There are a lot of wonderful books out there for Indie Authors, most of which bring first-time writers through the major difficulties in publishing one's own work, plus guidelines on how to improve both writing and sales. Henkel's guide, however, is the first I've seen that goes into extreme, intimate detail on the sole topic of formatting your work to create a flawless, enjoyable, and interactive ebook.
As an author myself, I believe the presentation of this book and the knowledge therein is invaluable. As the Editing Director for a growing publishing company, this book is mandatory. I tell all my editors they must get this book, read it, and absorb the wisdom - knowing how to format is part of what we do, and I've learned more than I could ever discover on my own from this fantastic piece.
I can't thank Henkel enough for taking the time to catalog his knowledge and passion for this industry in such an easy-to-follow, step-by-step explanation, and the man has found yet another avid fan!
Top reviews from other countries
I have removed one star because this book is needlessly wordy and somewhat rambling - it's no "Strunk and White" of its genre - but I haven't come across a better guide yet.
I've just had to create a complex non-fiction ebook for Kindle with many lists and images, and I'd started out by trying to do this by using a word processor > Calibre > Kindle Previewer. It kinda worked, but it just wasn't unreliable, and quite unstable across the range of eBook devices. The horrific realisation was that I would have to code the file properly with html and CSS.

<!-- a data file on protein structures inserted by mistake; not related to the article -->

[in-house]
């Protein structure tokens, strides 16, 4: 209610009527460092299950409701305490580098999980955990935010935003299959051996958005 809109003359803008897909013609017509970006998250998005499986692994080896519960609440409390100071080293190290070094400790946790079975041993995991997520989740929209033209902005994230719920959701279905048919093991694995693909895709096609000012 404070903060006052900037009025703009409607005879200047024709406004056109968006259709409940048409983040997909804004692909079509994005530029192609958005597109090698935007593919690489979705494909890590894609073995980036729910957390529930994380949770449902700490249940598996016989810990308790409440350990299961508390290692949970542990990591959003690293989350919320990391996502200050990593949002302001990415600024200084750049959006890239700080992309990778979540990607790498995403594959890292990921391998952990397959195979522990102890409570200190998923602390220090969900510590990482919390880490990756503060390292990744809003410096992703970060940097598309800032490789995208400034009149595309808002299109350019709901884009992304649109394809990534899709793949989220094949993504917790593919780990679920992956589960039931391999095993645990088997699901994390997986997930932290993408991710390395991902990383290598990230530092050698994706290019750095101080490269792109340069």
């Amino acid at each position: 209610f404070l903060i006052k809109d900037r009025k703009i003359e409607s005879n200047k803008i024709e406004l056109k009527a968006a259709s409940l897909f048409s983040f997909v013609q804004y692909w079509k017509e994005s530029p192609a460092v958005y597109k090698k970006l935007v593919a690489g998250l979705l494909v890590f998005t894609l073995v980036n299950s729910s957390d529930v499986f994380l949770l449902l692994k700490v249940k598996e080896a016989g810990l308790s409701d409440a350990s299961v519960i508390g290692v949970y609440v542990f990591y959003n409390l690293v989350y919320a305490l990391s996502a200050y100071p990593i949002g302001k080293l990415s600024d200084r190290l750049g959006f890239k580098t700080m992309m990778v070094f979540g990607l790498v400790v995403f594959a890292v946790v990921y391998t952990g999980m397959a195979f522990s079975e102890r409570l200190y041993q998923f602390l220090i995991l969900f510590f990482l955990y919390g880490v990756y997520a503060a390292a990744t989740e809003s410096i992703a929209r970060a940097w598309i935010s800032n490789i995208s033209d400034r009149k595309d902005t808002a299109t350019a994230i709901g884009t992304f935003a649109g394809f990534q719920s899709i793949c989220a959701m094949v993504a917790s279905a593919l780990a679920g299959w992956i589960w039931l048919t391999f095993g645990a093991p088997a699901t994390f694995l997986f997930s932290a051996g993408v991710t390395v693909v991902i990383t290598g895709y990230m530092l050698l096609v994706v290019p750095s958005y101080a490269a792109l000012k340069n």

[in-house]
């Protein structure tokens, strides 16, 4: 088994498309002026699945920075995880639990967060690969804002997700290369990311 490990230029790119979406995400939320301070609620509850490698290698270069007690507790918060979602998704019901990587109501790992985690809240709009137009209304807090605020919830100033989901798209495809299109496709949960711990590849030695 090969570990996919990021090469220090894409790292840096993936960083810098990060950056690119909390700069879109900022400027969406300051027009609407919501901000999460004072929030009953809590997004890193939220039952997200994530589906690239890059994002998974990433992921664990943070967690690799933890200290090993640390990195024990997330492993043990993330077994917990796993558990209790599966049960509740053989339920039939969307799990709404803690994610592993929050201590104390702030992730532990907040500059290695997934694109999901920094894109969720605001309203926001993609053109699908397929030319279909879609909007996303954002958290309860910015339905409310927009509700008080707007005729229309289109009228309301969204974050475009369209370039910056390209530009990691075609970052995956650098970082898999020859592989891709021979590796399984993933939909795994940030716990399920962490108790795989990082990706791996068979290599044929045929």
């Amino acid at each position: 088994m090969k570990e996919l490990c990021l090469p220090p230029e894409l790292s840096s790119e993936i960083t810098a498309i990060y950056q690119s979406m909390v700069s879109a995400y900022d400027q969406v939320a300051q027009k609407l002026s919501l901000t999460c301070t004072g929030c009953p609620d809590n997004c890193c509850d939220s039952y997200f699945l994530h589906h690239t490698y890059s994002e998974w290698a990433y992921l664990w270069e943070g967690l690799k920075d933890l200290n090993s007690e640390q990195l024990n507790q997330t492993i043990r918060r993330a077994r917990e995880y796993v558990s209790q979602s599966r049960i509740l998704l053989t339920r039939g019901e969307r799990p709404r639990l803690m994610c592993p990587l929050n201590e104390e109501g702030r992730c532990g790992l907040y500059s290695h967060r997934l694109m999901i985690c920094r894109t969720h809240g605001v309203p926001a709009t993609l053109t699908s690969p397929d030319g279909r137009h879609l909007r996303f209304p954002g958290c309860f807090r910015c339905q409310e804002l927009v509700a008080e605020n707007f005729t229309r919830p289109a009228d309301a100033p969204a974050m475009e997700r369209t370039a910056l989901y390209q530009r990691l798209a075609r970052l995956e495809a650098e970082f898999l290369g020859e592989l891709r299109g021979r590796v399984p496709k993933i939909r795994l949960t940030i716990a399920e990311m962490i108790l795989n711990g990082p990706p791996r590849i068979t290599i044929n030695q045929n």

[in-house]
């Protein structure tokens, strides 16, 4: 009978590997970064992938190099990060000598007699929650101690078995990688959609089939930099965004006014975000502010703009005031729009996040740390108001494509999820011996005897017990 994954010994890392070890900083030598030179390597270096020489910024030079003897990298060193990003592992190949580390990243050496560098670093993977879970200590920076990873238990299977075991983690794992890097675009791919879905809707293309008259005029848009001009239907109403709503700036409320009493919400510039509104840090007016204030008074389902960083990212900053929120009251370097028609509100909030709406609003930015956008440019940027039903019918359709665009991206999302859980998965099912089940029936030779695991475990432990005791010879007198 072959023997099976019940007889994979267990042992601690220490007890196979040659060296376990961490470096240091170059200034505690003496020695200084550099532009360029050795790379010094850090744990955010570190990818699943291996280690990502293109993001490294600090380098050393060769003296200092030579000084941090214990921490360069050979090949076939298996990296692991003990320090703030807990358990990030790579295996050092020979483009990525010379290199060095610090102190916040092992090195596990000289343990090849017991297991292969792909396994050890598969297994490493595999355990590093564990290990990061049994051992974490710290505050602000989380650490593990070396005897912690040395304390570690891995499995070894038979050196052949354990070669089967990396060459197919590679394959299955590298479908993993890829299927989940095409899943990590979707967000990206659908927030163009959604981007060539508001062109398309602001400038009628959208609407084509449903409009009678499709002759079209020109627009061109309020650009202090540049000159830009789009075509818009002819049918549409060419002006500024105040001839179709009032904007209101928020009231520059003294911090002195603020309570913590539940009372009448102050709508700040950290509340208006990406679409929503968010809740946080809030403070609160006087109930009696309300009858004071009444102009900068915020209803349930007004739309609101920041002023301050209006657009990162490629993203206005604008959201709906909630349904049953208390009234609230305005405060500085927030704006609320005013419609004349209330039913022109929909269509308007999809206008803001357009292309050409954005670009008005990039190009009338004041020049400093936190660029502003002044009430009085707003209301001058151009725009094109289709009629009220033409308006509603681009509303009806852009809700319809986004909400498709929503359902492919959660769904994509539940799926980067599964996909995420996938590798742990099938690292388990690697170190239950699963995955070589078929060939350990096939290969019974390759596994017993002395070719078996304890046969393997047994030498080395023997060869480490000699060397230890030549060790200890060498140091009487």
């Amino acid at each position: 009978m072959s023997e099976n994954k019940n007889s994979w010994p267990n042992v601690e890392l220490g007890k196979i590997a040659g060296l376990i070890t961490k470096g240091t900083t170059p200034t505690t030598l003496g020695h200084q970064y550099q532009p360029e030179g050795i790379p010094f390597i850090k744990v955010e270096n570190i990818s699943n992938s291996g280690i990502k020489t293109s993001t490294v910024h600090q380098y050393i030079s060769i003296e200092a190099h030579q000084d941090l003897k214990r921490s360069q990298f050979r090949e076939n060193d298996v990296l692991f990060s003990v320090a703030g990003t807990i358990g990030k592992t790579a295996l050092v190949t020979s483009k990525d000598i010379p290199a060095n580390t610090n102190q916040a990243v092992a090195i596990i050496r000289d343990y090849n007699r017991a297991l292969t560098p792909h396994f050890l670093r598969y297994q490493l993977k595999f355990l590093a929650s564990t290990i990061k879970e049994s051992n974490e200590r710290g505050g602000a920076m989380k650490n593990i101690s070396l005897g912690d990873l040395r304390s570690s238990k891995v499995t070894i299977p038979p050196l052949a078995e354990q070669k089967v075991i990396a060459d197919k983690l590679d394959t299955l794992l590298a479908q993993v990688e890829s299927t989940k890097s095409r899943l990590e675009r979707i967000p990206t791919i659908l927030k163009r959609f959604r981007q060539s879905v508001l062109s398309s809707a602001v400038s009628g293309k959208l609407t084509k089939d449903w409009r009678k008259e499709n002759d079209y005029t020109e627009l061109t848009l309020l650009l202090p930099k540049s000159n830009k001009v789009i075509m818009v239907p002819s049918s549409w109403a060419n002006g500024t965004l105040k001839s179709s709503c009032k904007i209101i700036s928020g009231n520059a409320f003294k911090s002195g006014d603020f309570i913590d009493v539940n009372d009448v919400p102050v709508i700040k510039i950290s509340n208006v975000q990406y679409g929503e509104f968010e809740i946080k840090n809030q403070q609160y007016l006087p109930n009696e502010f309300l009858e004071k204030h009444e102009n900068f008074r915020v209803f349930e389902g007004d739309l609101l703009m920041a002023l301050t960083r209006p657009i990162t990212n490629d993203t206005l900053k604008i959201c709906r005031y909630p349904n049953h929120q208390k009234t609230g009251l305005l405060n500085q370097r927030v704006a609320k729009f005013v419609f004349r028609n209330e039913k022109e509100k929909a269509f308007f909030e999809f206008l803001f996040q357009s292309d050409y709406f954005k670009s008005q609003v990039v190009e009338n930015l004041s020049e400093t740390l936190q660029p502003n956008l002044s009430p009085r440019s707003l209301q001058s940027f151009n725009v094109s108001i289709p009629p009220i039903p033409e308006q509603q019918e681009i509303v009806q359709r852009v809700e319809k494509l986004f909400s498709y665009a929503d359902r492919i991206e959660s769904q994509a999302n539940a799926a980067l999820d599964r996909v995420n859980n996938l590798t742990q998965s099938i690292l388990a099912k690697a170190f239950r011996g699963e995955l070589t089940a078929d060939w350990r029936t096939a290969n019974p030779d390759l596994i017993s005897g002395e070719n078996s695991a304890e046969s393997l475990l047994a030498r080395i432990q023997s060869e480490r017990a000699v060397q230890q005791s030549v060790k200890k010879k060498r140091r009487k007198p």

Now, I've never coded a book, but I found the author's website which gave a superb outline for the issues involved and a summary of what you need to do. His book is an expansion on this. It explained why my first (lazy) word processor approach had failed, and gave an excellent step-by-step guide on how to do this properly.
Guido leads you through the process with a clear eye for the details. Reading the book, I discovered it isn't very difficult to learn enough code to create the relatively simple html file for EPUB/Kindle. For a novel, it is a fairly quick process. My battles were with the horrendous amount of lists and images in my non-fiction title, but with Guido's book to hand I have managed to build the file... and it works.
So this book is a must if you want consistent results for your eBook conversions.
I did run into a problem and emailed Guido. He was kind enough to answer my question and send me a sample of code for a list within hours. The issue I had (and still have) is that whenever I coded double quotation marks for lists or images, for some reason the code wouldn't work. I expect this is something to do with my Mac setup, but it took me several (frustrating) hours to work this out. Not sure what was going on, but when I copied and pasted the double quotation marks from the file Guido sent, and later the image code from the W 3 School website, it worked (and no - I wasn't using single quotation marks twice!) It is definitely the double quotes that are the problem.
I hasten to say that I don't think this is the author's fault, but if someone else out there has the same issue, that's the fix. As I've never coded anything before, I expect there is a really easy answer to why this wouldn't work.
I appreciate the fact that he often says 'my recommendation is that you do x, but if you do want to do y', here's how.
For me, it was pitched just right. It took a difficult and potentially scary subject... And made it simple. Thoroughly recommended
Only two downsides - it presumes a little prior knowledge of the terms (I started by looking up a free online how to do html and css for complete beginners, which was enough to overcome this). And I would prefer it if it had more info suitable for textbooks, which is what I am writing. However, there is enough content for me to format my own book and it is readily understandable.